David Rhoads, Ph.D.

Modulating beta cell function: Transcriptional approaches and impact of bariatric surgery

Our two research projects focus on the metabolic disorders of type 2 diabetes and obesity. First, the ability to engineer tissues capable of regulated insulin secretion would be a major advance toward management of T2D. The beta-cell phenotype is established by its unique transcription factor (TF) network, maintained by multiple reciprocal interactions. We postulate that exploiting these interactions can produce enhanced or sustained expression of key beta-cell TFs to improve beta-function or, ideally, to generate regulated insulin secretion in non-beta cells. To this end, we have been constructing gene transfer vectors for beta-cell TFs using their cognate gene promoters. This strategy is envisioned to retain native control mechanism as well as to avoid potentially toxic constitutive or viral promoters. Because native promoters typically have limited activity in gene transfer vectors, boosting their activity was a necessary prerequisite. To date, we have boosted activities of the promoters for hepatocyte nuclear factors HNF1alpha and HNF4alpha, prototypic for pancreatic islet lineage specification and essential for beta-cell differentiation and function, by >500-fold while retaining inducer responsiveness. Efforts are underway to incorporate these features into additional beta-cell TF expression vectors for use in engineering non-beta cells to perform regulated insulin secretion. Our ultimate goal is to achieve sustained transgene expression using native promoters that recapitulate inherent beta-cell regulation.

Bariatric surgery, in particular Roux-en-Y gastric bypass (RYGB), is remarkably effective at resolving T2D associated with morbid obesity. However, the underlying mechanisms for this benefit are not fully known. A better understanding could lead to less invasive or even non-surgical options to achieve similar metabolic benefits, thereby extending a valuable therapeutic option to a wider patient population. To this end, we have been examining the effects on nutrient absorption and neuroendocrine signaling in a rodent model of vagus-sparing RYGB. Recently, we have extended our analyses to the hepatic portal vein, a potential site for nutrient sensing in metabolic control. Ultimately, we hope to identify targets amenable to pharmaceutical control of nutrient absorption in conditions such as obesity and diabetes.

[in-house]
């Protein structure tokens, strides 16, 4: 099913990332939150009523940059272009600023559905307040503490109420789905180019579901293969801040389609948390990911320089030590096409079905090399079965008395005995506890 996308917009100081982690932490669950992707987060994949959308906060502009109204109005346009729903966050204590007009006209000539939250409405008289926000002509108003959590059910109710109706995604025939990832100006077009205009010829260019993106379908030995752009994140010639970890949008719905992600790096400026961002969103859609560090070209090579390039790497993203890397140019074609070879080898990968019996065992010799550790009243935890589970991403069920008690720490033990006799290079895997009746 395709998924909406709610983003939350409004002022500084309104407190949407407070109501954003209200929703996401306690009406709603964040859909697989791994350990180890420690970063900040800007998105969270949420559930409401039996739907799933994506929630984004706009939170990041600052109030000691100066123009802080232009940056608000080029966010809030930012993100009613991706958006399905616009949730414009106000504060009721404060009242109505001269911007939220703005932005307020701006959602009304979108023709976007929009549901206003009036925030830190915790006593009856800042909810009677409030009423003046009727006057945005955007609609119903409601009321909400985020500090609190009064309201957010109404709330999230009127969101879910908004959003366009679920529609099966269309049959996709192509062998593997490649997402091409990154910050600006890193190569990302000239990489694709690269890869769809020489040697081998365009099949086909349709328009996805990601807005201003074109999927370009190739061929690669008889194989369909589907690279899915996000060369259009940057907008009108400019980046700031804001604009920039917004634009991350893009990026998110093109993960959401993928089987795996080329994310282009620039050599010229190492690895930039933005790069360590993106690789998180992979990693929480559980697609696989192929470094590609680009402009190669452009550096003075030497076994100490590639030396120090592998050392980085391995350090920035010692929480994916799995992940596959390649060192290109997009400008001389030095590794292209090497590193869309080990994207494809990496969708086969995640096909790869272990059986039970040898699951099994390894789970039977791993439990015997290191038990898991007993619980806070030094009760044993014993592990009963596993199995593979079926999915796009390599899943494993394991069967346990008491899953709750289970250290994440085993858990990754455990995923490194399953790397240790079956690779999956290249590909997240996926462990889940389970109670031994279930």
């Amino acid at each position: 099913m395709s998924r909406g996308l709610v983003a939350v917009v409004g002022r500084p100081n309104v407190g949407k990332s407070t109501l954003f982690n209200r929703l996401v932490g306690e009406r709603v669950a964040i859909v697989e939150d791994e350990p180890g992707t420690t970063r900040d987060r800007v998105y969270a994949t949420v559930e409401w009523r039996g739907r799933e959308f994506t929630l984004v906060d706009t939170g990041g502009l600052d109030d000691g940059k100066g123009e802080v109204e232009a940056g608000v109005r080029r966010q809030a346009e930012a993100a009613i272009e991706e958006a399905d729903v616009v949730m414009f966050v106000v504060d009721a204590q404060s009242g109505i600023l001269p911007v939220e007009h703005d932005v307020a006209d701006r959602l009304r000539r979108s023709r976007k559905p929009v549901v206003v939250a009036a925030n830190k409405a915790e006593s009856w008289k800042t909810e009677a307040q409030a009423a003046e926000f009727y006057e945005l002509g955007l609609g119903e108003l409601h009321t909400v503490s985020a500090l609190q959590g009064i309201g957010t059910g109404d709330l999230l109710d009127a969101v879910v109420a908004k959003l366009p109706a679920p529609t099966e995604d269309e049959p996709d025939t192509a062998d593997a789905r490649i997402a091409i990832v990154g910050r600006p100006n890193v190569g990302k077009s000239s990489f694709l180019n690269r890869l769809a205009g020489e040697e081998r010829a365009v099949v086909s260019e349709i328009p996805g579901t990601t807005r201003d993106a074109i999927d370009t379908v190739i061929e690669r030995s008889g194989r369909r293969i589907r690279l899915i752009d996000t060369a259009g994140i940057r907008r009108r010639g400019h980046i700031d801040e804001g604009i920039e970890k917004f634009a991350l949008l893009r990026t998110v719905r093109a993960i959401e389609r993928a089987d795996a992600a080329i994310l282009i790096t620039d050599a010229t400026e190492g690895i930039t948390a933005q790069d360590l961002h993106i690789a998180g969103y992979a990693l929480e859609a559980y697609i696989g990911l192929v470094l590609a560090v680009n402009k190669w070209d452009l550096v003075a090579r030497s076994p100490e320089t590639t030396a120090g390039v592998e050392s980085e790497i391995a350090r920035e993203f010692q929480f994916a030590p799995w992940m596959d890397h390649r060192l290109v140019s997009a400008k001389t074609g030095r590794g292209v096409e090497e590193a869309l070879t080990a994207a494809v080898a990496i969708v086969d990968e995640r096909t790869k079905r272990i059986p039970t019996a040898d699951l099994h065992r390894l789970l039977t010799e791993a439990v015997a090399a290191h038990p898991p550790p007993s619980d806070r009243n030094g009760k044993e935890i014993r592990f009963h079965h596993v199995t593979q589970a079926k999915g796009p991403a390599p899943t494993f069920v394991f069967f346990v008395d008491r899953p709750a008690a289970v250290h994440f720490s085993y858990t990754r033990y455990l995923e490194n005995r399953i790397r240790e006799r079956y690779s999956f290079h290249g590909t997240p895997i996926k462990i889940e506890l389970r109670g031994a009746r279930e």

References.

1. Stearns AT, Balakrishnan A, Rounds J, Rhoads DB, Ashley SW, and Tavakkolizadeh A, Capsaicin-sensitive vagal afferents modulate posttranscriptional regulation of the rat Na+/glucose cotransporter SGLT1. Am J Physiol Gastrointest Liver Physiol, 2008. 294(4): p. G1078-83.

2. Stearns AT, Balakrishnan A, Rhoads DB, Ashley SW, and Tavakkolizadeh A, Diurnal expression of the rat intestinal sodium-glucose cotransporter 1 (SGLT1) is independent of local luminal factors. Surgery, 2009. 145(3): p. 294-302. PMCID:PMC2749303

3. Balakrishnan A, Stearns AT, Ashley SW, Tavakkolizadeh A, and Rhoads DB, Restricted feeding phase shifts clock gene and sodium glucose cotransporter 1 (SGLT1) expression in rats. J Nutr, 2010. 140(5): p. 908-14. PMCID:PMC2855260

4. Balakrishnan A, Stearns AT, Park PJ, Dreyfuss JM, Ashley SW, Rhoads DB, and Tavakkolizadeh A, MicroRNA mir-16 is anti-proliferative in enterocytes and exhibits diurnal rhythmicity in intestinal crypts. Exp Cell Res, 2010. 316(20): p. 3512-21. PMCID:PMC2976799

5. Balakrishnan A, Tavakkolizadeh A, and Rhoads DB, Circadian clock genes and implications for intestinal nutrient uptake. J Nutr Biochem, 2012. 23(5): p. 417-22. PMCID:PMC3331921

6. Bhutta HY, Deelman TE, Ashley SW, Rhoads DB, and Tavakkoli A, Disrupted circadian rhythmicity of the intestinal glucose transporter SGLT1 in Zucker diabetic fatty rats. Dig Dis Sci, 2013. 58(6): p. 1537-45. PMCID: PMC3691300 [Available on 2014/6/1]



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